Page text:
FTSE 100: the week in review

Screen of various price trends, possibly in FTSE 100

The FTSE 100 hasn’t moved much over the whole week, ending Friday 24 September at 7,053 points for a modest 1.2% gain on the week. But it’s taken a roundabout route getting there, dropping sharply on Monday morning before easing back over the rest of the week.

London’s top index started out dropping quickly into negative territory on the back of falling Asian markets. Chinese property developer Evergrande Group is facing a debt crisis, and fears for its future have been spreading. Bond holders in particular are feeling the pressure.

Growing fears over energy prices didn’t help, though that didn’t do BP and Shell any harm. The two big oilies saw their share prices gain 5% and 6% respectively.

Inflation climbing

Financial sector stocks got off to a poor start in a week in which the Bank of England predicted the annual inflation rate will exceed 4% by the end of the year. The BoE kept interest rates on hold at 0.1% for now. The banks’ falls recovered in the second half of the week, with the sector ending the week pretty much flat overall.

Over in the insurance business, Prudential had a particularly bad start. The insurer announced plans for a new £2bn listing on the Hong Kong stock market on Monday. And the stock plunged by as much as 9% at one point during the day. But it did recover some of the loss as the week progressed. The Pru’s shares ended Friday on a slightly less painful dip of 4%. Other insurance stocks, including Aviva, had an unexciting week and didn’t really go anywhere.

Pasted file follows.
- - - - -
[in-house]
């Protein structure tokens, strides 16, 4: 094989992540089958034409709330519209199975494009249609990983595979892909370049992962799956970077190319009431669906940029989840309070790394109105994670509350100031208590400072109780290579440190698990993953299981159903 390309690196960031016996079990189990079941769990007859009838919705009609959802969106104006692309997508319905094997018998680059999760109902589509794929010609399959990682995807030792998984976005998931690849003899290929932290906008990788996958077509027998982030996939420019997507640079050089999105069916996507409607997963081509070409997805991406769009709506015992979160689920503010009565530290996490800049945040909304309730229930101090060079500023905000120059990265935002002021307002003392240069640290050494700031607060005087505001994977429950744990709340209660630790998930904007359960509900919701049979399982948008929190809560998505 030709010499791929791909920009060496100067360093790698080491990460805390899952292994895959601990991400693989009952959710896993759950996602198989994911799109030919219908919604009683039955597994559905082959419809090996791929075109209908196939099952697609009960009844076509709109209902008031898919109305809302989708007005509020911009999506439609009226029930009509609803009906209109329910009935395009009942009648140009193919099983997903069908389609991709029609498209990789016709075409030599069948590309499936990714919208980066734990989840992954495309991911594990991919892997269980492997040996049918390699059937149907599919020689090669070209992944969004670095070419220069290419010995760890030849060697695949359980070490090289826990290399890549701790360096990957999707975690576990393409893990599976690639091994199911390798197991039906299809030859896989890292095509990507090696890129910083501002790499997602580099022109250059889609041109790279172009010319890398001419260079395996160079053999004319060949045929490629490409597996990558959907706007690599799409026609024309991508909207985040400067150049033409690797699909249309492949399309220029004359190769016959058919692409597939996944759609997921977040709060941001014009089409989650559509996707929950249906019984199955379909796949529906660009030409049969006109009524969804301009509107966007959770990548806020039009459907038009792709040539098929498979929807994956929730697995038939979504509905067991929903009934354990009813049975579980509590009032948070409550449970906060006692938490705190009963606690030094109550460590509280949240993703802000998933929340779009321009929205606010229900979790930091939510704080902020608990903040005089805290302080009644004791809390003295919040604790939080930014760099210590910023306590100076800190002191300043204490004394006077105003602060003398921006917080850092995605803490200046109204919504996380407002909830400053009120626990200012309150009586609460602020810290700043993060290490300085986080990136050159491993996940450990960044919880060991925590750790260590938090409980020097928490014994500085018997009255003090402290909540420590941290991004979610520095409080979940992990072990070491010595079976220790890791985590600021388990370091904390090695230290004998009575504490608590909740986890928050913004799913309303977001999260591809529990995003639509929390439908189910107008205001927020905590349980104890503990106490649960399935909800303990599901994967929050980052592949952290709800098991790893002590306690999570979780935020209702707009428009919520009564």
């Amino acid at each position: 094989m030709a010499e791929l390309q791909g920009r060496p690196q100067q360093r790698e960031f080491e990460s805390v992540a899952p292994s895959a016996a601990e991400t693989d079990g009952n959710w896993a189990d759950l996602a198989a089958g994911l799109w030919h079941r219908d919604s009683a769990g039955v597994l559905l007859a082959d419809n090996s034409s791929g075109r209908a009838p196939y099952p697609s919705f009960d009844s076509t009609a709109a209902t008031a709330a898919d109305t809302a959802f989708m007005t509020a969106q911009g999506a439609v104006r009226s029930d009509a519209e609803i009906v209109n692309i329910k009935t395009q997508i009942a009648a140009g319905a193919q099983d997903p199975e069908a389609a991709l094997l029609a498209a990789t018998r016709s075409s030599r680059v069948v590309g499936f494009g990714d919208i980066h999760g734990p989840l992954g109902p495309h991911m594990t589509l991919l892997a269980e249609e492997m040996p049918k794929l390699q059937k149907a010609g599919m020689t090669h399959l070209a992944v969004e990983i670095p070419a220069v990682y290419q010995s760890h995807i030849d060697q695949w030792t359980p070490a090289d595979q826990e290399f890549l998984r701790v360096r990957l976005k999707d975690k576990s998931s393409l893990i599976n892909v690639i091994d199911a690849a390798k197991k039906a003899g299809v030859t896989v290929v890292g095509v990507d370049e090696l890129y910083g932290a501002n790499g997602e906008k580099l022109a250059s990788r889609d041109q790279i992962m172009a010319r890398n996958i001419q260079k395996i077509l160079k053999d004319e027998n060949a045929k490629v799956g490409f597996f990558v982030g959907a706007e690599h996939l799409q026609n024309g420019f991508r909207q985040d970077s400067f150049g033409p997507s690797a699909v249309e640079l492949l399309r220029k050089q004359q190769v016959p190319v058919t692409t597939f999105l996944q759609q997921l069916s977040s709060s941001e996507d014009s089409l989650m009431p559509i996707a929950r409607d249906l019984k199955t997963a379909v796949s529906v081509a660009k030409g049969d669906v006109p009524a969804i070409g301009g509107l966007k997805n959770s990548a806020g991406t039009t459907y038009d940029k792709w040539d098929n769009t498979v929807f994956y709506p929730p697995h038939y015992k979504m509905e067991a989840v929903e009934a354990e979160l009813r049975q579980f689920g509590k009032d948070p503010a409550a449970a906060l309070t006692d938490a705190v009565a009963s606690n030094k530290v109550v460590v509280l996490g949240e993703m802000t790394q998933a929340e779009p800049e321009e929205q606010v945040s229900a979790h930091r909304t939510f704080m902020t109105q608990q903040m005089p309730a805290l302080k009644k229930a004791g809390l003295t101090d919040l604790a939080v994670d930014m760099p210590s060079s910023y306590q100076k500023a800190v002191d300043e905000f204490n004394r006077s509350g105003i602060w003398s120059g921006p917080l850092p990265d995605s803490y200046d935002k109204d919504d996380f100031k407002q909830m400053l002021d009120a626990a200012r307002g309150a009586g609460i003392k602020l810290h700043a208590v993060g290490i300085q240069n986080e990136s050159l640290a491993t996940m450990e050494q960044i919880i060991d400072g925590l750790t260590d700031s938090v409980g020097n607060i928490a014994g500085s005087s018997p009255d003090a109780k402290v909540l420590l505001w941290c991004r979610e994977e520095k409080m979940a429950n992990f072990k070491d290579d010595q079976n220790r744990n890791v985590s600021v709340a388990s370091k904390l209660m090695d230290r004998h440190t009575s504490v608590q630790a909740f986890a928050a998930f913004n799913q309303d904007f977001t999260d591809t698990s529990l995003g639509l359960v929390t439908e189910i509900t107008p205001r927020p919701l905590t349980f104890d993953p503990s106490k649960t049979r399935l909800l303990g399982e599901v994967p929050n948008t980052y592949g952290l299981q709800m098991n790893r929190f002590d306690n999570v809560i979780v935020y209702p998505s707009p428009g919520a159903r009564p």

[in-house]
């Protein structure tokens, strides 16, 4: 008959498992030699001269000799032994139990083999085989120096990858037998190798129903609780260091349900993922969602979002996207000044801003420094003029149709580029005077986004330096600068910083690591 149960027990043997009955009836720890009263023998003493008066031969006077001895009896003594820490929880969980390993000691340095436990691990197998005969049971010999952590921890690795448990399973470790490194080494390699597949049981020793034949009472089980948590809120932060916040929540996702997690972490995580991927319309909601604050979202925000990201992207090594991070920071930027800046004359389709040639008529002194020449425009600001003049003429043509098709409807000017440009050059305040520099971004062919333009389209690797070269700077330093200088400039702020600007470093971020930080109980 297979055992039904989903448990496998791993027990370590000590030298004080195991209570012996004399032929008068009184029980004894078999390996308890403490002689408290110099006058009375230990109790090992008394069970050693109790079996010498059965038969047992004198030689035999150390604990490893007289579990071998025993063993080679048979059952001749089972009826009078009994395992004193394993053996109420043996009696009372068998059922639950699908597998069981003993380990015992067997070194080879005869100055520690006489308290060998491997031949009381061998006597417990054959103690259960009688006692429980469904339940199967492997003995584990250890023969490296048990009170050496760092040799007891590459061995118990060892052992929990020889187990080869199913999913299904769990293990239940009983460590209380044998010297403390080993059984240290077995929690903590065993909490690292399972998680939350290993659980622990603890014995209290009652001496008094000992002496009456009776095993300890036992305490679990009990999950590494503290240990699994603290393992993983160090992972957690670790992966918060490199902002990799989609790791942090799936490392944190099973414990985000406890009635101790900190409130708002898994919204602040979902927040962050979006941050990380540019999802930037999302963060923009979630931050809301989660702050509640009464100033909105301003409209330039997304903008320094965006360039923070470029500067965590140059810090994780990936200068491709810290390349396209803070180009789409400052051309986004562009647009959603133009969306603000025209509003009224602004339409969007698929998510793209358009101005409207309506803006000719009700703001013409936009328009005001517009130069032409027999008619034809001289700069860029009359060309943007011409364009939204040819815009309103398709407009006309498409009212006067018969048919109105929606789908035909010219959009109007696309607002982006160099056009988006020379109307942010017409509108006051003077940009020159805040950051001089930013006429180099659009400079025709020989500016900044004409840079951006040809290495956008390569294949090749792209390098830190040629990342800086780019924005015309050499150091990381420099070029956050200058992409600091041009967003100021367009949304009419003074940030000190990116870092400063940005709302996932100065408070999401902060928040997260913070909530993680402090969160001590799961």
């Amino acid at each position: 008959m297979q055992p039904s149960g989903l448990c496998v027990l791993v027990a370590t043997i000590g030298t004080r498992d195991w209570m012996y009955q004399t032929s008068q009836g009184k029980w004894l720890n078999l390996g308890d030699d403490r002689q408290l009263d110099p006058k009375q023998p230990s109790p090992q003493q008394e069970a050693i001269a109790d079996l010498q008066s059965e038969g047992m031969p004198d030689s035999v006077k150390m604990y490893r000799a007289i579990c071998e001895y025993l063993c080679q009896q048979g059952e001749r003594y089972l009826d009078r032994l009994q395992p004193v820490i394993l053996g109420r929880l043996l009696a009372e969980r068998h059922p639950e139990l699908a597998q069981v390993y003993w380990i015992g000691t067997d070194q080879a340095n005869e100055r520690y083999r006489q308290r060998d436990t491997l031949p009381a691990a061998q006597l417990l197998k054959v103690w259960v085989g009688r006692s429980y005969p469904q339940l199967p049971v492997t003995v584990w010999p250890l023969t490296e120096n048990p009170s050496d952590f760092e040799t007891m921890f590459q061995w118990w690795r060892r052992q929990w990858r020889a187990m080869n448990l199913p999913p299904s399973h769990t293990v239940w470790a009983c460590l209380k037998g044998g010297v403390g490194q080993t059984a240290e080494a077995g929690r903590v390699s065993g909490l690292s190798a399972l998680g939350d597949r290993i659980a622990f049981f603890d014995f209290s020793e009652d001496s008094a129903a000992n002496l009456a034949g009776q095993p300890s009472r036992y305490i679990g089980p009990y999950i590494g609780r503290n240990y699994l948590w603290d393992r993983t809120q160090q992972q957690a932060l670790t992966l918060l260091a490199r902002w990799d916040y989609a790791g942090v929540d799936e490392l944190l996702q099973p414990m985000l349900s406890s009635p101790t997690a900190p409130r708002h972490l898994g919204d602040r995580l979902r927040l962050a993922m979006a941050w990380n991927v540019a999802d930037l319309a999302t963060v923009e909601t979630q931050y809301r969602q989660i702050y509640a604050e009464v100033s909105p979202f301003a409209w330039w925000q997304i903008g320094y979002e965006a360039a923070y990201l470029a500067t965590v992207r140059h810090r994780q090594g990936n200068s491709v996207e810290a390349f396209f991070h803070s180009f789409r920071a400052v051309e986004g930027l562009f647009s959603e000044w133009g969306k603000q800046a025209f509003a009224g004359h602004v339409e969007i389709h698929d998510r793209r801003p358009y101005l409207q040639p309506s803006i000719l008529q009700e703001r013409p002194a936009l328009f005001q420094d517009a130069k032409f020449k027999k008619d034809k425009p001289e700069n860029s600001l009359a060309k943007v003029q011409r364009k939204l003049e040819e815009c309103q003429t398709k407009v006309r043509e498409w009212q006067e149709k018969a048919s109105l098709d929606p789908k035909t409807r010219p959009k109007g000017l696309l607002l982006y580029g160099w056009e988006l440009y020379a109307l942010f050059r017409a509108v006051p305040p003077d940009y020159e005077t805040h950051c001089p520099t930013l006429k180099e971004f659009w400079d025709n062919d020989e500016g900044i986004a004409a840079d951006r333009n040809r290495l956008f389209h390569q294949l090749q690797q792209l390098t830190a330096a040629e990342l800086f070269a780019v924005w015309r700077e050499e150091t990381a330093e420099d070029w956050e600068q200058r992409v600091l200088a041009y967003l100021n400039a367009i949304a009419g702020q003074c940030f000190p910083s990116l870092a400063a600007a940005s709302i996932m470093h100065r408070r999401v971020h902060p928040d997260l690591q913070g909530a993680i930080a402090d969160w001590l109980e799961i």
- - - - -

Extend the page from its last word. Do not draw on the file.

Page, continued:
Top FTSE 100 winner

Entain, the owner of Coral, Ladbrokes, and bwin, was the FTSE 100’s biggest winner of the week. After an initial spike on Tuesday, the Entain share priced ended the week a healthy 13% ahead. It’s all down to a $20bn takeover approach from US sports betting firm DraftKings. While acknowledging the bid, the Entain board have so far held back on their response. It looks like the story might have further to go.

The FTSE 100 aviation sector enjoyed an unusually bright week. US rules on admitting travellers from the UK are being eased. And the British government is replacing its ever-changing traffic light system with something a bit simpler. On top of that, International Consolidated Airlines told us it does not intend to raise any new equity.

Aviation gains

The IAG share price climbed as a result, ending Friday on a 17% gain. Rolls-Royce Group, getting a boost from the growing airline optimism, saw its shares improve 20% over the week. Even the easyJet share price picked up 8% by Friday, after news of its rights issue had previously sent it plunging.

Royal Mail Group released a decent looking trading update on Thursday, but it didn’t have a very positive effect on recent share price weakness. Royal Mail shares finished Friday a percent down. The shares have fallen 20% since 2021’s high point in June. But they have still more than doubled over the past two years.

The post FTSE 100: the week in review appeared first on The Motley Fool UK.

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Alan Oscroft owns shares of Aviva. The Motley Fool UK has recommended Prudential. Views expressed on the companies mentioned in this article are those of the writer and therefore may differ from the official recommendations we make in our subscription services such as Share Advisor, Hidden Winners and Pro. Here at The Motley Fool we believe that considering a diverse range of insights makes us better investors.